She’s not ready to open the inside café for dining just yet. “There are too many avenues of exposure” in such a small space, she said.

What’s her plan for going forward?

“Aye, aye, aye, that’s a really hard question,” said Handelman. Outside dining is fine for a while, but come the warmer summer months, “It won’t be terribly pleasant to sit outside,” she said. “People will be flocking to air conditioned spaces.”

Matt Stamp at Compline Wine Bar, Restaurant and Merchant, said to adhere to social distancing requirements, his business will expand its patio footprint but keep the same number of tables. Compline is located within First Street Napa.

“We love our patio. It’s one of the reason’s we picked the location we’re at,” he said.

Compline is not using indoor seating at this point, Stamp said. “We feel that it’s a safer for both our staff and our guests.”

“Once we become more comfortable, we will reopen the inside of the dining room.”

Stamp said the business has pivoted in a number of ways.

“We are a restaurant first, but we also operate a wine retail shop and do wine education,” he said. Compline has been doing an increasing amount of virtual wine education through Zoom. “I host a class every Monday night,” he said.

“And our retail store has remained successful though this time.” In addition, Compline does home delivery of both food and wine.

The restaurant is also encouraging dining at off peak hours.

“Everyone wants a 7 p.m. Saturday night reservation and a 12:30 or 1 p.m. lunch reservation,” he said. To spread out customers, Compline has decided to keep its kitchen open throughout the afternoon.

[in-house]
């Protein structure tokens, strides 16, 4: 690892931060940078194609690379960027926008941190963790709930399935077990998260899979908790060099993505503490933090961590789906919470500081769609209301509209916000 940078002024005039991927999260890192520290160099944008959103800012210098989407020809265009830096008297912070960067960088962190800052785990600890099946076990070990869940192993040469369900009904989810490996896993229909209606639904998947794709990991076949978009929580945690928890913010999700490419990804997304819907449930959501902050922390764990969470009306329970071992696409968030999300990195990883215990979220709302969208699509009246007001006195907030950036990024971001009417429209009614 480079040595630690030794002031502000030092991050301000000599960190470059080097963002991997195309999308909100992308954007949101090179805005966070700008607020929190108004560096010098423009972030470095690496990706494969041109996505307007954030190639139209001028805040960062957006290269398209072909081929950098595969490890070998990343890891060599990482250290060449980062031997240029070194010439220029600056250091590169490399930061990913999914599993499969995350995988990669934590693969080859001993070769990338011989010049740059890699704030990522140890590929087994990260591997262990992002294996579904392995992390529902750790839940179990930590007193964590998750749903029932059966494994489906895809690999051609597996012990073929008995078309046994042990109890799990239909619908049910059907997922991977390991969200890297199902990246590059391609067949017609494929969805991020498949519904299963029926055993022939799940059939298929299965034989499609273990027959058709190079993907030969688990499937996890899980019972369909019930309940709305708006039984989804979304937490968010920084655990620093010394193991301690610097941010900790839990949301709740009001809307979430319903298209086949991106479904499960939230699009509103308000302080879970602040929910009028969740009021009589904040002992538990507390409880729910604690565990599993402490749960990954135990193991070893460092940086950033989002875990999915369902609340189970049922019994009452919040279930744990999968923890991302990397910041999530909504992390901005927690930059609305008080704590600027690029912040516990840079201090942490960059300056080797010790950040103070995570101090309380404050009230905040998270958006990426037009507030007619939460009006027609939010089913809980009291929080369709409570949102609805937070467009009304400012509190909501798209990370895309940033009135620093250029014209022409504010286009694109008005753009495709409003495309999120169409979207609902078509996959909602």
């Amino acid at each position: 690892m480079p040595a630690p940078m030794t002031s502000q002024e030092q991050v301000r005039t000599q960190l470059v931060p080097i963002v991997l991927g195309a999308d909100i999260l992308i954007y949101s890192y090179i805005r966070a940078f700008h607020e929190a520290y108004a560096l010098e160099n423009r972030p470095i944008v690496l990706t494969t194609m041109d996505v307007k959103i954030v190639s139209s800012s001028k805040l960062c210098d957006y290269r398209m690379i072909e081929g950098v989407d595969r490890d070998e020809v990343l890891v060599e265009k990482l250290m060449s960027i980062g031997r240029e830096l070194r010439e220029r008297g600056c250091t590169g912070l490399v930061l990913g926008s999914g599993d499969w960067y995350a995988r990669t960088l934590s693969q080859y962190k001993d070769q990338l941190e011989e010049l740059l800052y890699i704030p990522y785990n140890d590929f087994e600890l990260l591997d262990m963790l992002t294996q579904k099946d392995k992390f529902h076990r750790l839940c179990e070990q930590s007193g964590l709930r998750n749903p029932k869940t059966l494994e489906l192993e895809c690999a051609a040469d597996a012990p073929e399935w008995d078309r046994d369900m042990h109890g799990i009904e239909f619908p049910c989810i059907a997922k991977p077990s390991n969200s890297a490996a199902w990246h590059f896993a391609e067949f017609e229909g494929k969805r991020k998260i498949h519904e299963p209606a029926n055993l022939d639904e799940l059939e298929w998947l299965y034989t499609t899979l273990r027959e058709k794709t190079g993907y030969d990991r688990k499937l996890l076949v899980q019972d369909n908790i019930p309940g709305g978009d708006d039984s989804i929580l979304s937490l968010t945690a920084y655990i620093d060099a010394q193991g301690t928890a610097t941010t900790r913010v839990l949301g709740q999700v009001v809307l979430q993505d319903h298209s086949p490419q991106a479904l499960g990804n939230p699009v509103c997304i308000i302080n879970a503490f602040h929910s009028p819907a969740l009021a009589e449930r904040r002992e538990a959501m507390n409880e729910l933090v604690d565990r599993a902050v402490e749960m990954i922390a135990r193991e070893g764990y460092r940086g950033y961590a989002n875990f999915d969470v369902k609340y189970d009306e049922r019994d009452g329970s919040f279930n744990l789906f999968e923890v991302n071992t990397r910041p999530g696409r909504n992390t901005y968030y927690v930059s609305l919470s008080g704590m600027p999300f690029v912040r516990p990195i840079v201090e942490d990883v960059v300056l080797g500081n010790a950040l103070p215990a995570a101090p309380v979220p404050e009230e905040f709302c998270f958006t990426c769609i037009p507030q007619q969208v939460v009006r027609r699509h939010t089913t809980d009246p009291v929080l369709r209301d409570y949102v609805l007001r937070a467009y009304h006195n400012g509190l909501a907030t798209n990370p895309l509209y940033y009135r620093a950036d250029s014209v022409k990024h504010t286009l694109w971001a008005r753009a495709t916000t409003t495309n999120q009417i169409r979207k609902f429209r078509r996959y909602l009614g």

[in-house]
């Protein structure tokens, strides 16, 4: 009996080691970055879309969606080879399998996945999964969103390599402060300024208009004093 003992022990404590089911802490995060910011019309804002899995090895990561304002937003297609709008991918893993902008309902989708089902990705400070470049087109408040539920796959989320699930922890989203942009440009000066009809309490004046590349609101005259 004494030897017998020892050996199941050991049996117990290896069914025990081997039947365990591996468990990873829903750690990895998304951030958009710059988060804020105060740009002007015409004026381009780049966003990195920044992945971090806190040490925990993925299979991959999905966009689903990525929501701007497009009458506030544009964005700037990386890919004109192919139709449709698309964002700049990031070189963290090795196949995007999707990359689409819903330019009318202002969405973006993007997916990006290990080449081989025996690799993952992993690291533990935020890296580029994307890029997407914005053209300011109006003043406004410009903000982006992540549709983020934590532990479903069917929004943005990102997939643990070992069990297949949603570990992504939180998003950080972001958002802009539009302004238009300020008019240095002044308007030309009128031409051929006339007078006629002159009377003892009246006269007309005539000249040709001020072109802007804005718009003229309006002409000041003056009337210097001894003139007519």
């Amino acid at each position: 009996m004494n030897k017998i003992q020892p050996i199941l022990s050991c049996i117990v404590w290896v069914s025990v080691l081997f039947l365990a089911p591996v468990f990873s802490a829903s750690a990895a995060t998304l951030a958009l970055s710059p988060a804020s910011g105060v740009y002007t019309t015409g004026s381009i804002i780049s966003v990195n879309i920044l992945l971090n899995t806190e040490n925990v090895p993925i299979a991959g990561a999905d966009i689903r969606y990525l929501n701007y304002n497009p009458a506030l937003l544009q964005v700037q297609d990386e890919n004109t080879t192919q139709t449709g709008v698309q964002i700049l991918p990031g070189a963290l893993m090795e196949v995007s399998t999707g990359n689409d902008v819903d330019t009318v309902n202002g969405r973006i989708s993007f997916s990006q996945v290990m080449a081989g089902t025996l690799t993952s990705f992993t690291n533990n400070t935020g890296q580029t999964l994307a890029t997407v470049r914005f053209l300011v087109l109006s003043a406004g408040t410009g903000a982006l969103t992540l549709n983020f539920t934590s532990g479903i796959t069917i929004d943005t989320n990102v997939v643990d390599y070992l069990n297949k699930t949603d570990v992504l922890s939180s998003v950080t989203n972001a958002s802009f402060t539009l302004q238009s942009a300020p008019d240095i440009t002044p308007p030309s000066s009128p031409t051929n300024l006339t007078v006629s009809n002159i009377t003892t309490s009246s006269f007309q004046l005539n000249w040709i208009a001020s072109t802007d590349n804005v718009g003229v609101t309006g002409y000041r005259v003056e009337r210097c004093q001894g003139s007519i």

“We’re seeing a lot more tables at 3 or 4 p.m. for lunch or an early dinner,” Stamp noted. “It allows you dine in a space with fewer people,” and allows the restaurant to serve tables throughout the day, instead of all at once.

More outdoor seating is also planned for Oxbow Public Market — in the parking lot between Gott’s Roadside and the main Oxbow building.

“...We feel that the more exterior common seating we can offer to customers, the better our merchants will fare over the coming months,” said the Oxbow’s application for temporary use.

“Exterior common seating creates a safer environment for guests and will have a much higher demand than interior seating until the weather cools in December,” the application said.

The Market would like to temporarily convert the parking lot into a common outdoor seating area with a variety of 8- and 6-foot picnic tables with attached benches.

“We would also add umbrellas to shade many tables during the day and string lighting to provide a nice ambiance for the early evenings.”

The tables with benches will be placed a minimum of 7 feet apart so that the required social distancing can be maintained, the application said.

Barricades will block the First Street entrance, and temporary fencing will block the trash compactor room.